*Example 3. *The third example is a simple supported beam (shown in Figure 4) used by Li et al. in [17], which is used to compare the performance of the universal fast algorithm and the generalized flexibility sensitivity method. In [17], multiple damages are simulated in elements 2, 11, and 19 with stiffness losses of 15%, 20%, and 10%, respectively. Results computed by the original generalized flexibility sensitivity method in [17] are listed in Table 5. Using the accelerated formula, results obtained by the universal fast algorithm are also listed in Table 5 for comparison. As before, the new damage parameter is calculated by (14). For example, in Table 5, . It can be concluded from Table 5 that the universal fast algorithm can achieve more accurate results than that obtained by the original generalized flexibility sensitivity method.

#### 5. Conclusions

A universal fast algorithm for sensitivity-based structural damage detection has been developed in this study, which can improve the calculation accuracy of the sensitivity-based technique without any high-order sensitivity analysis or multi-iterations, regardless of whether the damage is small or large. The key point of the fast algorithm lies in a simple accelerated formula, which is derived from the stiffness and flexibility matrix spectral decomposition theory. Three examples are used to exercise this process and measurement noise is also simulated in damage detection. The results show the superiority of the proposed method over the original sensitivity-based methods in the identification of structural damages. It has been shown that the proposed procedure may be a promising method in structural damage detection.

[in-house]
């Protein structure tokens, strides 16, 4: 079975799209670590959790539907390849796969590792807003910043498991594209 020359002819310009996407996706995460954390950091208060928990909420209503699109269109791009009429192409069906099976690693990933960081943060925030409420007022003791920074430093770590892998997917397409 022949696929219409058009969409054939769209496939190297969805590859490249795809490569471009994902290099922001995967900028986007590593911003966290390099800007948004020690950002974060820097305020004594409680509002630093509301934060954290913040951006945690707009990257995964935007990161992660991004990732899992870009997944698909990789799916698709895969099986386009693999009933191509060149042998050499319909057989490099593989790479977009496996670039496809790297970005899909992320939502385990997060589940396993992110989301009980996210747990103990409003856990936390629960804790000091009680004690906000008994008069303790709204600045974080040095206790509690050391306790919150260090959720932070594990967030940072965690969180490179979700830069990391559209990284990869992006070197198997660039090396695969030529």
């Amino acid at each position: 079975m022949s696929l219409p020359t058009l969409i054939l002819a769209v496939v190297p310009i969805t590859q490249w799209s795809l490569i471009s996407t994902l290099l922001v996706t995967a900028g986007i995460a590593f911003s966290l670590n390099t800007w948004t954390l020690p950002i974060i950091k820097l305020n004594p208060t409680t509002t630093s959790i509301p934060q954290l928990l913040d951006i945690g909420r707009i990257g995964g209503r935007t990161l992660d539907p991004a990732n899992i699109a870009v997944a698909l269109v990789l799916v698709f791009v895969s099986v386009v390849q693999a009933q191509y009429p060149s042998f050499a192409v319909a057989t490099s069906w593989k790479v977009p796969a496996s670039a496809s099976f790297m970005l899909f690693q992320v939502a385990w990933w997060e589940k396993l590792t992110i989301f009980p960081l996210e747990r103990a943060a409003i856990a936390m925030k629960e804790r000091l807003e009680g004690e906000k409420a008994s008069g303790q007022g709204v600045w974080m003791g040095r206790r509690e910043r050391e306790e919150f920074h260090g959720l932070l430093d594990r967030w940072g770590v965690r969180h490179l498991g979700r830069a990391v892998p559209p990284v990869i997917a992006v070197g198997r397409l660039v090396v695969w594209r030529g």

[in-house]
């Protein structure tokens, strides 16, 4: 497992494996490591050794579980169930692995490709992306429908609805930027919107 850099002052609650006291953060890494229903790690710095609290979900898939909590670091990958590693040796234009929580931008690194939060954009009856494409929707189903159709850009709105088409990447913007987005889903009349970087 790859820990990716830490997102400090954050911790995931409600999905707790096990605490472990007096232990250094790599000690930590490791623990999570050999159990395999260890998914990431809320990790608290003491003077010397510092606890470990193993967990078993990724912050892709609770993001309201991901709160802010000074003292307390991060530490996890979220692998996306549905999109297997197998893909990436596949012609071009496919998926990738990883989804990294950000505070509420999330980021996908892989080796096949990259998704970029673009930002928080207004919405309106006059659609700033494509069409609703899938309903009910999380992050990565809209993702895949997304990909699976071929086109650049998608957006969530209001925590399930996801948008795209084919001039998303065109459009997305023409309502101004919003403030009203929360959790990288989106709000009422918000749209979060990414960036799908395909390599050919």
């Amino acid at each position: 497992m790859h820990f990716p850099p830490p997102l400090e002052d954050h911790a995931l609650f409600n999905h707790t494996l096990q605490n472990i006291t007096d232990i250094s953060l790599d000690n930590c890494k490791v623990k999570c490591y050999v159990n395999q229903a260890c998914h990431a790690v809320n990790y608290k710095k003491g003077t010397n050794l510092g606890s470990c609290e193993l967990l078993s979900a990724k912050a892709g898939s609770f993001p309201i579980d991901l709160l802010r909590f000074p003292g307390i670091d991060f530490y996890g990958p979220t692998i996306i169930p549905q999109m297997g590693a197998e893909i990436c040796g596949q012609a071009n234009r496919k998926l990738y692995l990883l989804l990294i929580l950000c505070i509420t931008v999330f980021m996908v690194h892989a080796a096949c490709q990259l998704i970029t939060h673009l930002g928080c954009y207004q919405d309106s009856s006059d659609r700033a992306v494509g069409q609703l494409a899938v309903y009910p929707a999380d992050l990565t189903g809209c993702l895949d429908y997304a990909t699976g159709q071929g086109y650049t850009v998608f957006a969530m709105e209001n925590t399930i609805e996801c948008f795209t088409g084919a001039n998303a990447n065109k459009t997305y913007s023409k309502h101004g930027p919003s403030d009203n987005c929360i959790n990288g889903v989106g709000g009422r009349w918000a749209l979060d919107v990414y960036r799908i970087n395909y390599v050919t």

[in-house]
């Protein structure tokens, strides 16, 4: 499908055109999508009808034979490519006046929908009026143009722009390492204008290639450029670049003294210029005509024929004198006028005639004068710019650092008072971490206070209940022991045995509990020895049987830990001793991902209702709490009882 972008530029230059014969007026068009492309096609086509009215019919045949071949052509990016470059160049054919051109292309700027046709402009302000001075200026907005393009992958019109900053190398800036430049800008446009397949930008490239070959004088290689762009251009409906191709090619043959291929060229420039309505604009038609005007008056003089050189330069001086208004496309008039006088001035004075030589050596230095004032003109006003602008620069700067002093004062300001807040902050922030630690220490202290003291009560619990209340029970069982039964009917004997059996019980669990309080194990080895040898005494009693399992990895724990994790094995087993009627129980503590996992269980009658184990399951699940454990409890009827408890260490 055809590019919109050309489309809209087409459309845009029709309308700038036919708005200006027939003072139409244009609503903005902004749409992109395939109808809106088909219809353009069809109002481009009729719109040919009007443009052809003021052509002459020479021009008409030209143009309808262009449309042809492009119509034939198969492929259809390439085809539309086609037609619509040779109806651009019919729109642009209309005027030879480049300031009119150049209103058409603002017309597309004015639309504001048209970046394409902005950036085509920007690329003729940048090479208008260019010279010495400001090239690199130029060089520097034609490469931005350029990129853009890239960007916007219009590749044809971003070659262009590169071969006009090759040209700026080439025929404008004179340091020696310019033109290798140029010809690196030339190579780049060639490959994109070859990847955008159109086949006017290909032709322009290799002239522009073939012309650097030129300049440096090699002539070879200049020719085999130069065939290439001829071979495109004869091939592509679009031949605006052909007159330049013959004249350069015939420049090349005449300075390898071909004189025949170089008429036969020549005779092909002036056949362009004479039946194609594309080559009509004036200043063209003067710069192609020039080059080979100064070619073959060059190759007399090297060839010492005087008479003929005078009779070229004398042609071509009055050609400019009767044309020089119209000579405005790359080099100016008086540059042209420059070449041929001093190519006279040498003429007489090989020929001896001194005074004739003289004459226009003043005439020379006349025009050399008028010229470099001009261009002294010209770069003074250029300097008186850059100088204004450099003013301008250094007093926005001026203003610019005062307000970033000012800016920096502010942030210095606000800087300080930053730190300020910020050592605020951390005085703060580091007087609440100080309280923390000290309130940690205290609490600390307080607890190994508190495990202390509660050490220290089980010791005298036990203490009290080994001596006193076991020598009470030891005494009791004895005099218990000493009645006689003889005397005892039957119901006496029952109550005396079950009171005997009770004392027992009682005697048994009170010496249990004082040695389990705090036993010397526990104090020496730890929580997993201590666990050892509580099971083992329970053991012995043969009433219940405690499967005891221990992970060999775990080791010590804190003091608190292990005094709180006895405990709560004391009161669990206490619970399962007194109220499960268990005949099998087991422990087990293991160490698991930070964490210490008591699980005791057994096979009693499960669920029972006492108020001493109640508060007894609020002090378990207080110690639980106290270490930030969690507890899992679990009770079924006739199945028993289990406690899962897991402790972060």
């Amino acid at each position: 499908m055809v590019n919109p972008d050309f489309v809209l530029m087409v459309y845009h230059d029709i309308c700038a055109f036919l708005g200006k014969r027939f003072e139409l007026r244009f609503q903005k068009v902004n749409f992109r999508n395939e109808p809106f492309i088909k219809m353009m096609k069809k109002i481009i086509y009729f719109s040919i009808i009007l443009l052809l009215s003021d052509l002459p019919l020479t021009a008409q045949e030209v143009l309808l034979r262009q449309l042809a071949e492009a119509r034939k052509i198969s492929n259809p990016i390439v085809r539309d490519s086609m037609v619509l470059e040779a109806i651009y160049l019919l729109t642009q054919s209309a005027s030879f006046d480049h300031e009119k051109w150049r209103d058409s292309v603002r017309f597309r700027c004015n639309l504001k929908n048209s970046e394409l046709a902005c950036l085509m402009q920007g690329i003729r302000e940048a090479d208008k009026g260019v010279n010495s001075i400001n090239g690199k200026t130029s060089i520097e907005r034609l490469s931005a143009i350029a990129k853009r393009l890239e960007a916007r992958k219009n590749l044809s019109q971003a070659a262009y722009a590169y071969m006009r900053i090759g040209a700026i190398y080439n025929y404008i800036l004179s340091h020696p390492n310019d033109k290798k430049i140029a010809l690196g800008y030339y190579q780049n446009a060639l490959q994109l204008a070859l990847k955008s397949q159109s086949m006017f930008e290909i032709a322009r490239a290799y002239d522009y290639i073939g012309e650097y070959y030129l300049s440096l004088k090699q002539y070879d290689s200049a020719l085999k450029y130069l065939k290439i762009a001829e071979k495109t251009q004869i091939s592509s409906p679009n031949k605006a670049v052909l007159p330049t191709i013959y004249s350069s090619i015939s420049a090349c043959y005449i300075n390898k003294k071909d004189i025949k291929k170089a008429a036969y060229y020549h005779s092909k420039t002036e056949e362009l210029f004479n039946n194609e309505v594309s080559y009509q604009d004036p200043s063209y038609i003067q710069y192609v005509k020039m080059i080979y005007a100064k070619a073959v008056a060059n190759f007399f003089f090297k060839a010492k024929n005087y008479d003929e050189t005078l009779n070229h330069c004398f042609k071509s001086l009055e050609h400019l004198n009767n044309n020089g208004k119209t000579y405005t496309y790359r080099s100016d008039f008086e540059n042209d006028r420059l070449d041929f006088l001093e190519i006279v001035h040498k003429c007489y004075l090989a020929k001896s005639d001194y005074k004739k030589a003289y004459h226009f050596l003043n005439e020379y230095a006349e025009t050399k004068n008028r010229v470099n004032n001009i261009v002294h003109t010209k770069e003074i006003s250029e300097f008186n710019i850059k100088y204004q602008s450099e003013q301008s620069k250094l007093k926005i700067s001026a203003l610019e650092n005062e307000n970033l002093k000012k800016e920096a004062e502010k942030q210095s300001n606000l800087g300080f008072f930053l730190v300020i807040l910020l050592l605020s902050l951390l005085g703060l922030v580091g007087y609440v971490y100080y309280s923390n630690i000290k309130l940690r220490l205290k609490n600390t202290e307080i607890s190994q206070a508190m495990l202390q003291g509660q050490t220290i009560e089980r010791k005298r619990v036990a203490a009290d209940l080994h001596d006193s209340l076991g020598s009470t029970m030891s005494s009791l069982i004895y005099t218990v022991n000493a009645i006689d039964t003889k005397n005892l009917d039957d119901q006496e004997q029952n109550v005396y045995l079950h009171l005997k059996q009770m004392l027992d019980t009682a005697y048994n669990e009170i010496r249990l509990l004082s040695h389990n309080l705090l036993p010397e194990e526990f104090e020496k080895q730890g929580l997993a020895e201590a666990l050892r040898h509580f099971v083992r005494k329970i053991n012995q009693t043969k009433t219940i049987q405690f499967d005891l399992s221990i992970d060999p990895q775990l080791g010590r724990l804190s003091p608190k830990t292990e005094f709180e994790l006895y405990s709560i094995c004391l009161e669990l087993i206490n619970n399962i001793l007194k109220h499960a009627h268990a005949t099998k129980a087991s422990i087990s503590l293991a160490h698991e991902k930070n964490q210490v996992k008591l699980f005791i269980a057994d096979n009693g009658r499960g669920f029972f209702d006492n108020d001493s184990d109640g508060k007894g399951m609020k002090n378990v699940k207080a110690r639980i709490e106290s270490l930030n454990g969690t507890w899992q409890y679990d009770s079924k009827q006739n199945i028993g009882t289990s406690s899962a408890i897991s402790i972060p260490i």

#### Acknowledgments

This work is supported by National Natural Science Foundation of China (nos. 11202138 and 11272361) and Zhejiang Province Natural Science Foundation (no. Y1110949).